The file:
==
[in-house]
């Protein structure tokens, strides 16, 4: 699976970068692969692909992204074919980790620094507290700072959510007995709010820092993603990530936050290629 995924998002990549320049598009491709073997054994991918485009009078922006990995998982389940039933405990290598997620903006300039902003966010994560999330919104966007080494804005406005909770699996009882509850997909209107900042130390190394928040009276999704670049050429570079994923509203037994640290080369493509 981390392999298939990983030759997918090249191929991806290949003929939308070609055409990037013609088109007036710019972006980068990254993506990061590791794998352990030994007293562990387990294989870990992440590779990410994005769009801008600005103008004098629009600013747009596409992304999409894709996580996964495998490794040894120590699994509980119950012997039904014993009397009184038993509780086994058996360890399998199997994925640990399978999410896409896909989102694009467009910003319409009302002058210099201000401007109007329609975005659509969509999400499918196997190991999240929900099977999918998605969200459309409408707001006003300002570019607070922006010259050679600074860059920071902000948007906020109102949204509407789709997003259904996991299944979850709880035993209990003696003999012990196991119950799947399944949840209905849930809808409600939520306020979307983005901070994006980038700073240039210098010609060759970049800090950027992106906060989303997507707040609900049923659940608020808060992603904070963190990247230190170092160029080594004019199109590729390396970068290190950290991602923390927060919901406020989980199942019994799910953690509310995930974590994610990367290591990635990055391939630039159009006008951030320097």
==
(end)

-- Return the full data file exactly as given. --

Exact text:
[in-house]
């Protein structure tokens, strides 16, 4: 699976970068692969692909992204074919980790620094507290700072959510007995709010820092993603990530936050290629 995924998002990549320049598009491709073997054994991918485009009078922006990995998982389940039933405990290598997620903006300039902003966010994560999330919104966007080494804005406005909770699996009882509850997909209107900042130390190394928040009276999704670049050429570079994923509203037994640290080369493509 981390392999298939990983030759997918090249191929991806290949003929939308070609055409990037013609088109007036710019972006980068990254993506990061590791794998352990030994007293562990387990294989870990992440590779990410994005769009801008600005103008004098629009600013747009596409992304999409894709996580996964495998490794040894120590699994509980119950012997039904014993009397009184038993509780086994058996360890399998199997994925640990399978999410896409896909989102694009467009910003319409009302002058210099201000401007109007329609975005659509969509999400499918196997190991999240929900099977999918998605969200459309409408707001006003300002570019607070922006010259050679600074860059920071902000948007906020109102949204509407789709997003259904996991299944979850709880035993209990003696003999012990196991119950799947399944949840209905849930809808409600939520306020979307983005901070994006980038700073240039210098010609060759970049800090950027992106906060989303997507707040609900049923659940608020808060992603904070963190990247230190170092160029080594004019199109590729390396970068290190950290991602923390927060919901406020989980199942019994799910953690509310995930974590994610990367290591990635990055391939630039159009006008951030320097």